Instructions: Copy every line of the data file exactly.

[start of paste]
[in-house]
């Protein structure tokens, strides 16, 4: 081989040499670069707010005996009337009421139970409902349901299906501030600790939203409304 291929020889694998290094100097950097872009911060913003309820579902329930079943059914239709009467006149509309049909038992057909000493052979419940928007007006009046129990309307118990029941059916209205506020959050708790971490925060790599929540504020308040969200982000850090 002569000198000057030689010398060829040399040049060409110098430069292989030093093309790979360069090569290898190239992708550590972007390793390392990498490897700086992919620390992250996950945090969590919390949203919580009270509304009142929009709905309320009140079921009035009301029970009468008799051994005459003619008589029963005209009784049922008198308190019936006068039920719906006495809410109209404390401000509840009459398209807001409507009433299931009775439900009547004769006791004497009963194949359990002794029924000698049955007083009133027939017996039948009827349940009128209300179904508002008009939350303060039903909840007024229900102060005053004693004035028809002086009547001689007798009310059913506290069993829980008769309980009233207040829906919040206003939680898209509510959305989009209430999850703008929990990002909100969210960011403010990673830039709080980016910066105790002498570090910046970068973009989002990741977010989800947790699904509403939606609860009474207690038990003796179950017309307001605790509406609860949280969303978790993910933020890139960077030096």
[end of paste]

[in-house]
């Protein structure tokens, strides 16, 4: 081989040499670069707010005996009337009421139970409902349901299906501030600790939203409304 291929020889694998290094100097950097872009911060913003309820579902329930079943059914239709009467006149509309049909038992057909000493052979419940928007007006009046129990309307118990029941059916209205506020959050708790971490925060790599929540504020308040969200982000850090 002569000198000057030689010398060829040399040049060409110098430069292989030093093309790979360069090569290898190239992708550590972007390793390392990498490897700086992919620390992250996950945090969590919390949203919580009270509304009142929009709905309320009140079921009035009301029970009468008799051994005459003619008589029963005209009784049922008198308190019936006068039920719906006495809410109209404390401000509840009459398209807001409507009433299931009775439900009547004769006791004497009963194949359990002794029924000698049955007083009133027939017996039948009827349940009128209300179904508002008009939350303060039903909840007024229900102060005053004693004035028809002086009547001689007798009310059913506290069993829980008769309980009233207040829906919040206003939680898209509510959305989009209430999850703008929990990002909100969210960011403010990673830039709080980016910066105790002498570090910046970068973009989002990741977010989800947790699904509403939606609860009474207690038990003796179950017309307001605790509406609860949280969303978790993910933020890139960077030096």